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A Meal Is More than Just Food: A Hotelierís Perspective
By Alan Campbell
I owe whatever success I have earned in the hotel/hospitality industry to a well-prepared and presented dinner of good food and a glass of wine.
I am reminded of this fact every time I eat out; I start judging every aspect of the restaurant I am in against what I learned during my apprenticeship at the Sahara Hotel (Las Vegas, NV) during its heyday, when the Sahara was THE place to go to be entertained, to gamble, and to enjoy a superb meal in any one of its great dining rooms.
After a two-year internship, I became the manager of the Sahara’s Caravan Room. I also served as an Executive Steward and, later on, as the Sahara’s Director of Convention Facilities.
Early into my training it came to me that only three principles were necessary to insure my success: attention to detail, the customer is always right, and if I don’t love and have a passion for what I am doing—get out.
Whether you are an executive chef, a sous-chef, a chef de partie, saucier, or just a . . . cook, you are part of a team, a team that can only function successfully if all its individual members work in concert with each other.
And that’s exactly what any great kitchen is, a concert, a blending and melding of great talents for the sole purpose of producing a single plate of food that not only satisfies the hunger of a stranger, but more importantly, will awaken, often with a jolt, that stranger's dormant taste buds, setting them all into a frenzy of delight and new life.
A well prepared and presented meal satisfies not just hunger, but satisfies the soul as well.
And it all starts by paying attention to detail: Cleanliness of the kitchen, training and experience of all kitchen personnel, freshness and quality of all perishables, age of ingredients, quality of other foods and products, stoves, oil, etc. If the Executive Chef ignores any one of these things, as well as all the other things that come under his or her preview, it will affect the final product—the stranger's meal.
In any large or busy kitchen, it takes many cooks to bring to life a meal in a timely manner, so that no part of that meal is hotter or colder than any other part. Teamwork in the kitchen is essential for this to happen. To me, there is nothing more disgusting to my palate than a mound of cold potatoes, or hot potatoes smothered in cold gravy, or, again, potatoes not hot enough to melt a square of butter.
But no matter how successful your kitchen may work and no matter what specialty items they may be famous for (if any), the ultimate merit of the success of that meal rests solely at the mercy of the customer. Hence, the customer is always right.
After all the culinary schooling, after burning all that midnight oil in studies and homework and slaving over hot stoves, after all the hours of internship and apprenticeship and after all those hours of chopping, cutting, slicing, filleting, grinding, basting, breading, kneading, boiling, sautéing, and after all the hard work I put in to create, to make, to cook that meal, it's up to that stranger to decide what I created is good or bad?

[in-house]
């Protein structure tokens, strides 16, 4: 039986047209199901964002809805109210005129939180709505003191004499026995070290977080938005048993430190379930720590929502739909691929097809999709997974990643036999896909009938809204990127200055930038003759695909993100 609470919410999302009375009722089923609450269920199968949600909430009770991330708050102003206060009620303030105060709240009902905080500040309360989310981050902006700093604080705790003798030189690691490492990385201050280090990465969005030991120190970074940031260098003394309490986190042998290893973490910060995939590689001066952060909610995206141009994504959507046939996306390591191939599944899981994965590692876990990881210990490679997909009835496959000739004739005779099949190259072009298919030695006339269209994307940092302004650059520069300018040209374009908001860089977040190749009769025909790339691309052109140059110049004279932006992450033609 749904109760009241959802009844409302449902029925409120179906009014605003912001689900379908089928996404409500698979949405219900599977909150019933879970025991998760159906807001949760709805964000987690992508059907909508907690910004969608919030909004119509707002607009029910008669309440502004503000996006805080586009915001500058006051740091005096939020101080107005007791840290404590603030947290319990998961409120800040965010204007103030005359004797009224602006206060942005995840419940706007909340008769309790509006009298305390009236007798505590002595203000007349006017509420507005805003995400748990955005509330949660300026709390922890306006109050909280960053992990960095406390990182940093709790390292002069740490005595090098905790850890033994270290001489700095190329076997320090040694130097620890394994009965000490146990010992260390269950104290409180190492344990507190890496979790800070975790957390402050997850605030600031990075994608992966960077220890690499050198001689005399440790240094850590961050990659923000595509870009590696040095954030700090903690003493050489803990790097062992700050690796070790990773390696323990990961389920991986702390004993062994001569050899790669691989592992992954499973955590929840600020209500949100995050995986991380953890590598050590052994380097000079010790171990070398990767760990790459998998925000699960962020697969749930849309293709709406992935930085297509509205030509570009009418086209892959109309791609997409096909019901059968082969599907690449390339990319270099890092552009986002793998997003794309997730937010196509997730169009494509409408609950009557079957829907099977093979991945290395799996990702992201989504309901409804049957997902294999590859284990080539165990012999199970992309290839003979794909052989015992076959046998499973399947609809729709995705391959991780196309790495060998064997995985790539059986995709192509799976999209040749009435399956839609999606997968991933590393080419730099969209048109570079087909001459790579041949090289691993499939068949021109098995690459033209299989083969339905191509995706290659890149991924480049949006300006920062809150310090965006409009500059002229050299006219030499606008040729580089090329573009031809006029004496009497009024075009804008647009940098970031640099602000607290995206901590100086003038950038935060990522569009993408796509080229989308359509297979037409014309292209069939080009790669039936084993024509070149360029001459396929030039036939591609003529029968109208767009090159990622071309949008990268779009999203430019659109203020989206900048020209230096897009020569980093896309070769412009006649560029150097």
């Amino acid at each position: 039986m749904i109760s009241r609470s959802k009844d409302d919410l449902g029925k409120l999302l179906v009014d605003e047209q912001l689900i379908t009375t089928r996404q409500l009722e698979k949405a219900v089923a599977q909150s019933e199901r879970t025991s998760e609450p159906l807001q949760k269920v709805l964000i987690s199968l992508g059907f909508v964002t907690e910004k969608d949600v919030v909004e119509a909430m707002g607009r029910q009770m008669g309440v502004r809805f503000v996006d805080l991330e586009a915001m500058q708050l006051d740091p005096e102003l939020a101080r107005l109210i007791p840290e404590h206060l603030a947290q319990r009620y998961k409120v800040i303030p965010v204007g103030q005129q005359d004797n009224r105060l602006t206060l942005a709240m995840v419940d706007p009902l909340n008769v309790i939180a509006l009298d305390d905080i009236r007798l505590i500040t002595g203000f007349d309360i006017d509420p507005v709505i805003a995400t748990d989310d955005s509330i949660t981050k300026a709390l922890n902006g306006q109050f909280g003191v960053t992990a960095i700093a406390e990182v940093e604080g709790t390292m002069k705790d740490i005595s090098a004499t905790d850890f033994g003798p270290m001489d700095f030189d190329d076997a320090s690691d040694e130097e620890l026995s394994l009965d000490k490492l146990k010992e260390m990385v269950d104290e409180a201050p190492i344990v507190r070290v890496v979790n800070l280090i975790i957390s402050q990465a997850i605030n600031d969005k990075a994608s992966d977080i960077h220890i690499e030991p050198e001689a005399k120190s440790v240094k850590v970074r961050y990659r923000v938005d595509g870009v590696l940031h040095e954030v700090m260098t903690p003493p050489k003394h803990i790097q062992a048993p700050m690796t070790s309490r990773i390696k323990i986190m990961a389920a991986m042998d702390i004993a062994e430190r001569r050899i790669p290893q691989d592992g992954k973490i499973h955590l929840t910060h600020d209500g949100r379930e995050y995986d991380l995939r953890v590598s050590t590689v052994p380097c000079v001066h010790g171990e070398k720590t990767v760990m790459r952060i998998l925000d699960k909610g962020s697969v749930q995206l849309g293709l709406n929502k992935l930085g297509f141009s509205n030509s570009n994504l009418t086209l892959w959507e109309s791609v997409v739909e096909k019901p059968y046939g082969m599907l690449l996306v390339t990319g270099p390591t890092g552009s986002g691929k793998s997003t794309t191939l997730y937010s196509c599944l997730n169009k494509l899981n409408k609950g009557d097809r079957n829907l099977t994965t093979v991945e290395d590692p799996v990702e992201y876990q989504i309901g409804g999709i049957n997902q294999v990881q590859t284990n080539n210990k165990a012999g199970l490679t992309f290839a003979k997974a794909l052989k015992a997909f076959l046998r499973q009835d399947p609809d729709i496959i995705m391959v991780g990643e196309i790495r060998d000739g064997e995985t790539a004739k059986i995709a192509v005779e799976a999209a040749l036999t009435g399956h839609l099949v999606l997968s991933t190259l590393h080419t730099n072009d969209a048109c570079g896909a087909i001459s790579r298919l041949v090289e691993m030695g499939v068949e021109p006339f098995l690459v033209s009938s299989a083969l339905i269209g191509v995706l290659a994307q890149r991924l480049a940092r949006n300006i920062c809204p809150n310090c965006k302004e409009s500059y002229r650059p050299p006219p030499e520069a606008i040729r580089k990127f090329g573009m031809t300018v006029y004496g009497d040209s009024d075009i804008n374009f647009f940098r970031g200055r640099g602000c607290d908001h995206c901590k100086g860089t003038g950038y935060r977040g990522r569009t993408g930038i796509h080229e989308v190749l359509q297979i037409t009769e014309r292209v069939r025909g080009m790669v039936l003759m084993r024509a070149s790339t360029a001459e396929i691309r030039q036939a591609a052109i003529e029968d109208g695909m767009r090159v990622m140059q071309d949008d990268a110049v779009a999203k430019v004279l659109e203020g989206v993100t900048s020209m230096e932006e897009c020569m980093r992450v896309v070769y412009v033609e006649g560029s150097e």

If you got into this "service" business for YOU ONLY, then YOU will fail. To succeed, you must give of yourself, you must walk in the stranger's shoes, and you must create meals with the stranger's palate in mind.
The customer is always right is precisely what customer service is all about. You work for the customer, not for yourself. Your job, what you signed up to do, is to satisfy the customer within the guidelines established by your business or service.
You learn how to do that, you will succeed.
If you have read any of my previous articles, then you know that you must have a passion, a love for what you do. Halfway measures will never do—your customers may not know the difference between a boulanger and a poissonier but they can tell right away, consciously or unconsciously, whether your heart is in what you are doing . . . and serving.
If it's too hot for you, GET OUT OF THE KITCHEN!
As for the glass of wine, it was great!
Yes, there are other aspects of the restaurant business such as ambiance, location, name recognition, chef recognition, etc. But no amount of any of that will assure your success without the three I have discussed.
Yes, all great restaurants offer a culinary experience that delights the senses.
Yes, the customer must be able to feel the ambiance of the restaurant implied in the restaurant's advertisement.
Yes, first impressions are important, and how and when you are greeted upon entering may well make or break a guest's appreciation for what follows.
Yes, the service you receive from the serving staff is important and, if done sloppily, may well ruin the guest's dinner.
Yes, all the aforementioned qualities go into making a plain restaurant a great restaurant.
But, and there is always a but, however; none of these qualities, no matter how good, can make a bad meal better.
Whereas a well-prepared meal that follows the three precepts I stated, along with the minimal basic courtesies between guests and hosts, will always be great, whether in a fancy restaurant or a hole-in-the wall restaurant.
Attention to detail, the customer is always right, a love and passion for what you do.
Do you measure up? Does your restaurant measure up?
By the way, the wine was excellent.
About the Author
Alan Campbell has been in Las Vegas for over 30 years and has worked for the major strip hotels. He has spent some time in California, Los Angeles where he worked for the Radisson and Sheraton hotels. Alan considers the hospitality industry the best job in the world - it is the only place that both king's and Paupers will visit you.
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